Lizzo says body positivity movement has left 'the bodies it was created for' behind

"Fat people are still getting the short end of this movement," the singer said.

April 13, 2021, 1:20 PM

Lizzo is calling out an alarming trend in the body positivity movement, saying the trend meant to uplift bigger women is starting to fail the people it was meant to empower.

Taking to TikTok, the three-time Grammy winner replied to a video in which user Marissa Matthews expressed disbelief after receiving a comment claiming, "everyone has time to lose weight."

"I really don't understand why I can't just exist in my body," she added.

After catching wind of the video, Lizzo expressed that she believes the body positivity movement is no longer about encouraging bigger women to embrace their body as is, saying its messaging has been "co-opted."

"The body positivity movement has been co-opted by 'All Bodies,' and people are finally celebrating medium and small girls and people who occasionally get rolls," explained the 32-year-old. "Fat people are still getting the short end of this movement!"

Added the "Truth Hurts" singer, "We're still getting talked about, memed, shamed... and no one cares anymore because it's like, 'Body positivity is for everybody!'"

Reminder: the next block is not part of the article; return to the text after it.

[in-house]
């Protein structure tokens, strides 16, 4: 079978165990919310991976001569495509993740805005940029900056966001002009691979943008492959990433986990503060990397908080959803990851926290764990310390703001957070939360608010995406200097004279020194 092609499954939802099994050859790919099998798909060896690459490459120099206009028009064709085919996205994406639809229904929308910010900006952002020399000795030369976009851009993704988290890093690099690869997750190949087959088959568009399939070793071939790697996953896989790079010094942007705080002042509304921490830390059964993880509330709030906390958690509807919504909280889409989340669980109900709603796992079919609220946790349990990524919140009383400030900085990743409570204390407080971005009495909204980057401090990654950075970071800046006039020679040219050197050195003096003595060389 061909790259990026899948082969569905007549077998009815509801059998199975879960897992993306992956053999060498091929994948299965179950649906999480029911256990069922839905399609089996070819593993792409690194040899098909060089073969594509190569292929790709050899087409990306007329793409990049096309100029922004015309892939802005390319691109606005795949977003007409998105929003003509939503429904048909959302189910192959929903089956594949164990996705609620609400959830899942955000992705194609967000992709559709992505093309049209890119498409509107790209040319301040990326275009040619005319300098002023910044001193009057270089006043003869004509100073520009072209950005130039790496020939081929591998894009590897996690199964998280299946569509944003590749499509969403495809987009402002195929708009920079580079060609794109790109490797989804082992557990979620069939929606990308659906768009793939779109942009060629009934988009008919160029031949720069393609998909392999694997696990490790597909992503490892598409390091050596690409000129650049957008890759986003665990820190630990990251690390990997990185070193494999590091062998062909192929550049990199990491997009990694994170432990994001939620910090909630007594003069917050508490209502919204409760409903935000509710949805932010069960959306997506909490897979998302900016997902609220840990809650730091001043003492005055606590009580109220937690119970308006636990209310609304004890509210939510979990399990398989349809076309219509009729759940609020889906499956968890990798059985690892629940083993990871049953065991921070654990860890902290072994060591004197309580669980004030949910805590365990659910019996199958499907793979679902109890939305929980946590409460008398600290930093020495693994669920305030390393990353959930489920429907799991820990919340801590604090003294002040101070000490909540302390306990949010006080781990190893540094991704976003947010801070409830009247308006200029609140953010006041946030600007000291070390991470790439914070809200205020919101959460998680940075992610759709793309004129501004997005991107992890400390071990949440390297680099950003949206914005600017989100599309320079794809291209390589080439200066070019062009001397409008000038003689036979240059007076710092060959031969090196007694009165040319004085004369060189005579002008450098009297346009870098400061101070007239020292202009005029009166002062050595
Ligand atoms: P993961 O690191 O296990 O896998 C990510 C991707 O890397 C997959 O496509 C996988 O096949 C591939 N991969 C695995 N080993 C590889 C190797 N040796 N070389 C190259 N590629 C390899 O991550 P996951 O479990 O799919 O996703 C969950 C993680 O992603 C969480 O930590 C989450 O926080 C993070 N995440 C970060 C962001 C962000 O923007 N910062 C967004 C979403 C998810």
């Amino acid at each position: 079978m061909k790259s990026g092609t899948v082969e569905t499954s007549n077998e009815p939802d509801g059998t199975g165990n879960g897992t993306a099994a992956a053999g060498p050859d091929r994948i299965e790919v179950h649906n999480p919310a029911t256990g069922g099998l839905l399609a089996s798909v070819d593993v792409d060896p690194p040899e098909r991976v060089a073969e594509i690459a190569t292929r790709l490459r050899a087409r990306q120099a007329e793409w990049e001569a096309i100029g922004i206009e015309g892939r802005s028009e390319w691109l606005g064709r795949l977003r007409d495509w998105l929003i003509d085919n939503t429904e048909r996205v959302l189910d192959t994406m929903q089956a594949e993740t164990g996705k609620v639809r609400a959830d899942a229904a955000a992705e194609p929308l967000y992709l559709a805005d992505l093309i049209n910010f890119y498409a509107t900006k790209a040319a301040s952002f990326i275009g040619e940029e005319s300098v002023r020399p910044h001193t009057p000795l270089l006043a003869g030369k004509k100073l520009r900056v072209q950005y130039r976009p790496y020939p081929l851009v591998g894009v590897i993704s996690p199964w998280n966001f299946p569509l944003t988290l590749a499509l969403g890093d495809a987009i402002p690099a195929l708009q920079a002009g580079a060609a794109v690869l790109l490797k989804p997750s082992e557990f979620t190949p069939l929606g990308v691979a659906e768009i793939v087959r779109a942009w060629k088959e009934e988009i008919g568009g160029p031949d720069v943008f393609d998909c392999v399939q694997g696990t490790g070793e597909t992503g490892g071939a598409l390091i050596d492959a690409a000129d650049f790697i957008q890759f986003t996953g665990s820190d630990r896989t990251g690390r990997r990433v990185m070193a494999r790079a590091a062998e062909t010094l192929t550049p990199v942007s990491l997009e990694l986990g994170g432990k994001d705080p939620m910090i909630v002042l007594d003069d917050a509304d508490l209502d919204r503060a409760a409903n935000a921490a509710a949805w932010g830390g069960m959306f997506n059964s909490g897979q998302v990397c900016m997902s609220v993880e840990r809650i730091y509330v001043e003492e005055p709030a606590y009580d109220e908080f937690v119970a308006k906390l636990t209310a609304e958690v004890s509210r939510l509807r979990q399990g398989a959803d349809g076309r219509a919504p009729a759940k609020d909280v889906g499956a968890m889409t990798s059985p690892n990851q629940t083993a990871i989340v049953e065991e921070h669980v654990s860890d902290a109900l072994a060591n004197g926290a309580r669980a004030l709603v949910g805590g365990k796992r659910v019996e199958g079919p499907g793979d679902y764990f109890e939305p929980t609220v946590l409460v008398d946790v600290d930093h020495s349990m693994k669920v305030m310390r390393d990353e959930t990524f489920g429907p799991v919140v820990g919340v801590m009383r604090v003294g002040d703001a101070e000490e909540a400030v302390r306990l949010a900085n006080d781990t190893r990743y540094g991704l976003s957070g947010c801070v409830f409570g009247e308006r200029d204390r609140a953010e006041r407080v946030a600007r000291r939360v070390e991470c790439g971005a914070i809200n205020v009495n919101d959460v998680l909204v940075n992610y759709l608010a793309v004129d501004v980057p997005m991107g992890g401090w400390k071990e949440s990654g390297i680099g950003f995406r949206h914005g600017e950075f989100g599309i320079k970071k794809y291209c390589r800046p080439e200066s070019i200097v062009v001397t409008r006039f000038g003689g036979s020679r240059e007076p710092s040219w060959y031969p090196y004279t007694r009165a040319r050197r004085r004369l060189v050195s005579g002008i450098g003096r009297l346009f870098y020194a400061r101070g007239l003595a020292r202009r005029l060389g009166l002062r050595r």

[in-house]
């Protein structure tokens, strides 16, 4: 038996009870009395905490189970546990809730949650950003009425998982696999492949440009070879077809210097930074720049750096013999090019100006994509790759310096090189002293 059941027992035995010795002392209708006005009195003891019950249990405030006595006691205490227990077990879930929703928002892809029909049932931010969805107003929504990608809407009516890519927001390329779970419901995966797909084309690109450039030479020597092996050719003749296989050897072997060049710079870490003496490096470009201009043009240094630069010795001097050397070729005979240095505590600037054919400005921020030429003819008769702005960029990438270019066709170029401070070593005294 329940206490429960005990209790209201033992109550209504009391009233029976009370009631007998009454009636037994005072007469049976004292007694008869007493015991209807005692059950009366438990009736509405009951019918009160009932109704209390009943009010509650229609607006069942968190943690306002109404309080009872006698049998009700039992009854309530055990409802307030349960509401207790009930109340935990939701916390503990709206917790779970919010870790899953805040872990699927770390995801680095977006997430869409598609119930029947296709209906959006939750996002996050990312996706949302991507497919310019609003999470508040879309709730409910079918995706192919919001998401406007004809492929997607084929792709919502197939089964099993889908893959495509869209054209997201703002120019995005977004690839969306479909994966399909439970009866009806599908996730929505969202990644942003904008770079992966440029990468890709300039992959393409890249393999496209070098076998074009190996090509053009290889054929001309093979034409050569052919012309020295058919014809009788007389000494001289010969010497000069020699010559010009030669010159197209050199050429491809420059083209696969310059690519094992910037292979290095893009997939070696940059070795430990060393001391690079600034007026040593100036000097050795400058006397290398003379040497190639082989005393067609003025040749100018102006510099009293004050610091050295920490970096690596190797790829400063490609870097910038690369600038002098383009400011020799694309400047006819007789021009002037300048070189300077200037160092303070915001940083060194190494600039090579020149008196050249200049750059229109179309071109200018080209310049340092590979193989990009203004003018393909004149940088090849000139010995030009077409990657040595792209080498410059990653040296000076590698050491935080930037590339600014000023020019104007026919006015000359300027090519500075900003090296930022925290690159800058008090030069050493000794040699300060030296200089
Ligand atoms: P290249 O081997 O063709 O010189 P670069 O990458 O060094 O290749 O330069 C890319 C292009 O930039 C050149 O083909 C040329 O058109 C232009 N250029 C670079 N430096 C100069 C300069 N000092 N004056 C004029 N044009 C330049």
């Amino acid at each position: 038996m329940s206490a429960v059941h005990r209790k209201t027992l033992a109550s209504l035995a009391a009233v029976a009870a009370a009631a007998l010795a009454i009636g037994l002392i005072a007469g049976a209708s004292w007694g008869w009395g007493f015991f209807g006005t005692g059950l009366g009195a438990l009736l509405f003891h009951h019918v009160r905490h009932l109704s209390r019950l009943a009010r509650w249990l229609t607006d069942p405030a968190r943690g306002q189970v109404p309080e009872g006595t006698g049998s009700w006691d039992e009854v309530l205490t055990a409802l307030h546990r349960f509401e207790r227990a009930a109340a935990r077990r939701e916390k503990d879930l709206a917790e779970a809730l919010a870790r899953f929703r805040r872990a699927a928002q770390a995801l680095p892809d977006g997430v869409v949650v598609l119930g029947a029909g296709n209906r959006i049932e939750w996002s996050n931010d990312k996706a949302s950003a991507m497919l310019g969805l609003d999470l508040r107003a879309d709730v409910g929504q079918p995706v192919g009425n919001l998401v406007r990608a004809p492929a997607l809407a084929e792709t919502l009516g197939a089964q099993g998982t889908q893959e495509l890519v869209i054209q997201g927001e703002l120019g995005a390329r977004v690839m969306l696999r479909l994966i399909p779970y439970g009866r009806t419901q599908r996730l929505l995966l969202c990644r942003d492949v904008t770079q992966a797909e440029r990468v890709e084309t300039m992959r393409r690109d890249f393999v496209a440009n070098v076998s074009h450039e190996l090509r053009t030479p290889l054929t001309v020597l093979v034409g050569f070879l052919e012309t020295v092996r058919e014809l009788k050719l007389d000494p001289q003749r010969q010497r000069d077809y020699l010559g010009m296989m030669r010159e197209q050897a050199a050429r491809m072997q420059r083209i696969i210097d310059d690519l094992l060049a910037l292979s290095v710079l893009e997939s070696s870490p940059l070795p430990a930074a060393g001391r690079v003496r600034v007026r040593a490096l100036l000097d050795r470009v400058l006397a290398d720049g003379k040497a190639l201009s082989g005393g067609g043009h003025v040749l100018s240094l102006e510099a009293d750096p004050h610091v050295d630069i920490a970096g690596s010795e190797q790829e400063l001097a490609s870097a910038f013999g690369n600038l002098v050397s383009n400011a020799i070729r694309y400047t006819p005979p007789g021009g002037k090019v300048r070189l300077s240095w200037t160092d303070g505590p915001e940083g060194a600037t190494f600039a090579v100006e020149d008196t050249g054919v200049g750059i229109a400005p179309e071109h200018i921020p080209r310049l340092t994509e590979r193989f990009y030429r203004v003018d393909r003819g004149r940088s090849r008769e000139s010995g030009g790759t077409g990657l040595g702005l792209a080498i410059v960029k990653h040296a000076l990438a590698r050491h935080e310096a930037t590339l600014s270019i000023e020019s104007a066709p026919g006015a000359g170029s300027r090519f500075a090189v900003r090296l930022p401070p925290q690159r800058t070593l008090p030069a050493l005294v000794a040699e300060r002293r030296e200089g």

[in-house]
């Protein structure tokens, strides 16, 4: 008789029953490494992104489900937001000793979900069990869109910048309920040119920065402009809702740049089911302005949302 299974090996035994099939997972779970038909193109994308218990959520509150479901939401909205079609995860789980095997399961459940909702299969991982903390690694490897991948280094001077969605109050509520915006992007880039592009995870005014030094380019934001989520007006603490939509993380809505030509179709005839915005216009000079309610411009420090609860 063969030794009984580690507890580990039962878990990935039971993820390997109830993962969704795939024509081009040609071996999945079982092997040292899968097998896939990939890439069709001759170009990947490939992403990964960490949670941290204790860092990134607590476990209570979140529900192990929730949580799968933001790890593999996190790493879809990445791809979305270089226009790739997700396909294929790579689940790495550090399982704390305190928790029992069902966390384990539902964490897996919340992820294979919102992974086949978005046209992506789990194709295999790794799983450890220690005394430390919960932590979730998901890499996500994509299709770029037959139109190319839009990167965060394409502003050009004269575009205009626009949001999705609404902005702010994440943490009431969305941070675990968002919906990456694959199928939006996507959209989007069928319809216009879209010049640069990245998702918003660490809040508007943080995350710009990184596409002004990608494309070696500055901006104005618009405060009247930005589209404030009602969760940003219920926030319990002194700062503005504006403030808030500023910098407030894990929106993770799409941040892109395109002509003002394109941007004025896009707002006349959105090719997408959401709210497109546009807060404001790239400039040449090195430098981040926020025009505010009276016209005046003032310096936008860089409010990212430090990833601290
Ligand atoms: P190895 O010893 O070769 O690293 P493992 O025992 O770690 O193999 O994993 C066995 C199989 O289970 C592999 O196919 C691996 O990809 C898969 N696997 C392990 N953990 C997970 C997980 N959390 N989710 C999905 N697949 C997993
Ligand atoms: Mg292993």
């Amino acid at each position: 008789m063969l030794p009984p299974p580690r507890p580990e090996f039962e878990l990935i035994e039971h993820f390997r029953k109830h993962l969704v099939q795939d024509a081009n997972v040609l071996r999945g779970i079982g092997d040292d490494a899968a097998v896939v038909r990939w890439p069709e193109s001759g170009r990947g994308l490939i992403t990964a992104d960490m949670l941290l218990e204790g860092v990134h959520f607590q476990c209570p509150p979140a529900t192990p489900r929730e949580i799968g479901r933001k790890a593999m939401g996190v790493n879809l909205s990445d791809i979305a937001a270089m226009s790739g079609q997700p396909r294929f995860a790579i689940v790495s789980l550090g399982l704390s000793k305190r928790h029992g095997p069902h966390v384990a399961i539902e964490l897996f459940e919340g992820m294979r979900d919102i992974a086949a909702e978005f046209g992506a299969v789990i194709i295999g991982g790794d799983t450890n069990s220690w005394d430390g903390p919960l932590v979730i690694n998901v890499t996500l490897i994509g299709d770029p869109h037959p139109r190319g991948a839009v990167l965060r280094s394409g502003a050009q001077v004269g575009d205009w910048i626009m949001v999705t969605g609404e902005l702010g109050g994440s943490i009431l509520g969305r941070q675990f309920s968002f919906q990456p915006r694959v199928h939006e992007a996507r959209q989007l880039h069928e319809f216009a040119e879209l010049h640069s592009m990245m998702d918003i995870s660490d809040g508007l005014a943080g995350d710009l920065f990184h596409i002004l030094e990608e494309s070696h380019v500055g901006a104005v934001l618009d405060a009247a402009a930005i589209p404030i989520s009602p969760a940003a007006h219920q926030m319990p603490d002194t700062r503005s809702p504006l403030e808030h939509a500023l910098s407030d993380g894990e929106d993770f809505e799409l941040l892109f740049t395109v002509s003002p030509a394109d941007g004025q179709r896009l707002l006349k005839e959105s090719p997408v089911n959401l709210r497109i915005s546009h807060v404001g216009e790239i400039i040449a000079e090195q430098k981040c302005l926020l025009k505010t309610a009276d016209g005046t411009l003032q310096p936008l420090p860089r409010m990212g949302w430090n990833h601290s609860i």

PHOTO: Lizzo at THE 63rd ANNUAL GRAMMY AWARDS in Los Angeles, March 14, 2021.
Lizzo at THE 63rd ANNUAL GRAMMY AWARDS in Los Angeles, March 14, 2021.
Cbs Photo Archive/CBS via Getty Images, FILE

While Lizzo encouraged everyone to celebrate their body, she said the movement cannot leave behind the people it celebrates.

"The people who created this movement -- big women, big Brown and Black women, queer women -- are not benefiting from the mainstream success of it," the rapper said.

Lizzo also said the movement was never an open invitation for others to scrutinize bigger bodies because "our health is none of your f***ing business."

The artist then followed up in a subsequent TikTok video saying bigger women are less likely to be taken seriously by medical professionals.

"You know there's a whole system that oppresses fat people," she explained. "Yes, we want to end harassment and shame, but we also want to dismantle a system that oppresses fat people."